21 July 2015

Plantlife walk at Southgate

Colin Cheeseman of Plantlife and myself will be visiting the cliffs at Southgate on Thursday 23rd July between 1pm and 4pm. The main aim is to inspect the Cotoneaster control work that has been carried out over the last two years. There is an open invitation for anyone interested in finding out more about this work, or the special plants that grow there. The visit will be very informal and we will be meeting at the NT car park SS553873 at 1pm. All are welcome.

02 July 2015

Look out for Cyperus

A few years back, I noted `garden escape` pale galingale Cyperus eragrostis at Brynmill Park (and somewhere else too), in the western suburbs of Swansea. The same species also occurs as an occasional escapee in the Llanelli area.
Over a decade ago (in September 2004), a meeting of the Llanelli Naturalists was held at a brownfield site, located just to the south of the erstwhile entrance channel to the infilled New Dock, Llanelli, an area renamed stupidly and pretentiously `Delta Lakes` by the local planning authority (where is the delta?!). This brownfield area once held various tinplate and associated works in Llanelli`s early 20th Century heyday, but was cleared in the 1980s.
The area had been used by travellers and dumping of garden waste had occurred, with plenty of the more frequent `garden chuck-outs` but also with various native species or less common horticultural stock being discarded. Various weedy adventives were also present and I remember the genus Conyza causing identification issues, as we were not familiar with the more recent colonists.
We were interested too, to find Cyperus - a few plants of Cyperus eragrostis but also another, smaller one with darker inflorescences. It confused us completely and, to cut the story short, it was sent to Kew, where David Simpson identified it as dense flat sedge Cyperus congestus.
Both Richard Pryce and I took some home to cultivate and my plants still survive, though it behaves entirely differently to eragrostis. The latter, with its pale heads is quite handsome and large - a foot or so - and it is perennial whereas the hardly garden-worthy eragrostis is half the size, is an annual and does not germinate until about June. It is seemingly a plant of warmer climes and it dies completely in winter, after setting seed. Both survived (as a plant or as seeds) the few cold winters we experienced about five years ago.
Cyperus eragrostis spreads itself around, albeit in small amounts around my garden and has reached (no doubt via my muddy boots) the lane in front of my house. In contrast congestus, has firmly remained in its planting area - though it can come to dominate that patch (indeed, it receives periodic `culls`). I include some photos below:

                                                        Above: Cyperus eragrostis.
                                                       Above: Cyperus congestus.

Above: comparison of the inflorescences, with congestus on the left and eragrostis on the right.

18 June 2015

Chough report

This is essentially a follow-up to the post about the same time last year. I watch a stretch of cliff coastline between Rhossili and Ramsgrove. I am deliberately vague about exact locations for reasons which are probably obvious, in view of the rarity and protection status of the Chough. In a stretch of coastline about a kilometre in length there are three pairs of Choughs which have bred successfully this year. The next few weeks present an opportunity to watch these wonderful birds moving around in family groups, feeding. Last year (over a slightly greater length of coastline) four pairs bred, producing a total of 10 fledged juveniles. This year one pair was on site in early spring, but disappeared after their nesting area was disturbed by climbers. The other three pairs have all done well. Moving from west to east:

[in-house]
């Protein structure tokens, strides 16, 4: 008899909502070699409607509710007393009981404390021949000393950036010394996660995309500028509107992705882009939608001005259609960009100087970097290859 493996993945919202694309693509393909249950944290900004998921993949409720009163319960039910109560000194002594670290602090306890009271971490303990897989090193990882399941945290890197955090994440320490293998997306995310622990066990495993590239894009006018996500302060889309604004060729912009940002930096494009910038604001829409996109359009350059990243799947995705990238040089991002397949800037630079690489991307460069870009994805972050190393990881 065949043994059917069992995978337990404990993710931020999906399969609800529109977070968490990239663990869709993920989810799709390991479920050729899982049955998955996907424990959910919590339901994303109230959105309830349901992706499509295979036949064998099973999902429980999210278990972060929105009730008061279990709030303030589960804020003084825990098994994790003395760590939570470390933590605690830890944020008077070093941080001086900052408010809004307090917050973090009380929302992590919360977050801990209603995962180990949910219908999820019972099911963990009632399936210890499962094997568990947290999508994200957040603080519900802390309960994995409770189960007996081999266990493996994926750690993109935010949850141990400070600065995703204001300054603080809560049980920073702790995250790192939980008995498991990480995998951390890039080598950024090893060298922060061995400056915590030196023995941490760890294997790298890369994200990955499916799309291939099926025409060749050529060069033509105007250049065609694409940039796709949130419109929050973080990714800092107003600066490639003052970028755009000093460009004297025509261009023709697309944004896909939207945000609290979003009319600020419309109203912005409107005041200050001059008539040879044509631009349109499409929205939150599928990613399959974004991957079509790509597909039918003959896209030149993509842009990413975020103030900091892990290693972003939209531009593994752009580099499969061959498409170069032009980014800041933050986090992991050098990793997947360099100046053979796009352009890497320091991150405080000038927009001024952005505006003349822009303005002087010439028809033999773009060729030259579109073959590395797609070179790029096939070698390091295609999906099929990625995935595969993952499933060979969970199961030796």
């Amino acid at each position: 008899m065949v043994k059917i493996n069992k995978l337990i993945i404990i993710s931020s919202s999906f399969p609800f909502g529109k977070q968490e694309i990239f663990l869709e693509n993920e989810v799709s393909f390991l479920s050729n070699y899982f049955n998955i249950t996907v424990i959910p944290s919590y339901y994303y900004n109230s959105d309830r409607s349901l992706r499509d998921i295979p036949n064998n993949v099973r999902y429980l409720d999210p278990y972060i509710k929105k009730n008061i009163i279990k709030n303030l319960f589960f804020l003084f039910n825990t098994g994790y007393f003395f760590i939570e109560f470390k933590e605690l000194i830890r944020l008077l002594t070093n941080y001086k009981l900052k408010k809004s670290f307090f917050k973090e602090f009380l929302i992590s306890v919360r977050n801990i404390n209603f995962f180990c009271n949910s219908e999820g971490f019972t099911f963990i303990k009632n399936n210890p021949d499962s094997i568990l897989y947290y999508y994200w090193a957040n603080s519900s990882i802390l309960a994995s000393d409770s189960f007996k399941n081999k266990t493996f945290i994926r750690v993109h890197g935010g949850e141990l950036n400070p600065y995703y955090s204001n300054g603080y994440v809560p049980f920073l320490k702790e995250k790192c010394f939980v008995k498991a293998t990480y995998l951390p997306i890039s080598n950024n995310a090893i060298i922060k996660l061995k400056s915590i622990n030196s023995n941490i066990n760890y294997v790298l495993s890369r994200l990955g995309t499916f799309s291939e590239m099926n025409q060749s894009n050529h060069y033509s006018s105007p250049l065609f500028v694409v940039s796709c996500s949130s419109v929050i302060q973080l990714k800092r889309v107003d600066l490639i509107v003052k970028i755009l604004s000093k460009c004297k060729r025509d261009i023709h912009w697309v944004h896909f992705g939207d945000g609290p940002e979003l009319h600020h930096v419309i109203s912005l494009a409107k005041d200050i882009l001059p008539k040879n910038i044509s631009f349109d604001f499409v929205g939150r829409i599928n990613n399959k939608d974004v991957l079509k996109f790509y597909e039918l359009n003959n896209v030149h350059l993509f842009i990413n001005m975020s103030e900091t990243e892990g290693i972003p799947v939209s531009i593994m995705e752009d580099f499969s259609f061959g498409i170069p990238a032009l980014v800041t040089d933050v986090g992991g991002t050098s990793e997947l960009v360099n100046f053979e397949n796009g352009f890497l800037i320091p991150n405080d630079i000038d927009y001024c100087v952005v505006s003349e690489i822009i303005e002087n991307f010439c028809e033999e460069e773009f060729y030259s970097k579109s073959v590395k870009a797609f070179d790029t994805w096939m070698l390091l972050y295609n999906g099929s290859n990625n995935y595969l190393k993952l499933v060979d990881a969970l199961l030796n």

• Pair A has produced four juveniles. These birds are all without rings. This family is still sticking pretty close to the nest site and is quite difficult to observe. This will change over the next few days and they will make their presence very obvious.
    Pair A defending their territory near to where the juveniles are hidden.
  • Pair B has produced three juveniles. One of the adults is ringed: Left: green, red; Right: metal. The green ring stands out and is easy to see with binoculars; the others are tricky without a photo. The other adult is not ringed, but has a distinctive notch in the tail, visible in flight.
    Two of the three juveniles were ringed in the nest. Both ringed birds have a metal ring and a large striped mauve and white ring on the right leg. On the left leg one bird has yellow, green; the other has yellow, pale (lime) green. These rings can be seen quite easily with binoculars, so this family is very easy to identify. The third juvenile has no ring. This family is already very active, roaming noisily over about a kilometre of coastline. If you spend an hour or so in the area they will be difficult to miss.
    The ringed adult telling me it's time I left the area, in late May.
    One of the ringed juveniles of Pair B.
    The other ringed juvenile of Pair B.

  • Pair C has produced three juveniles, which left the nest this morning. Both adults are ringed. Adult 1: Left: white, red; Right: metal. Adult 2 : Left: lime, green; Right: red. These rings are easy to see with binoculars, making this pair easy to identify. If you get a close view, Adult 1 has distinctive crossed mandibles, which do not impair its ability to feed, it seems. All three juveniles of this pair are not ringed. As these birds left the nest only this morning, they are currently very difficult to observe because the adults, having enticed them out of the nest, immediately guided them to a very well-hidden location which it is impossible to view. This will change over the coming days and they will roam around as a family group in the same way as the family of Pair B.
    Pair C near the nest site last year. Note the crossed mandibles of Adult 1.
    The three juveniles of Pair C just before leaving the nest this morning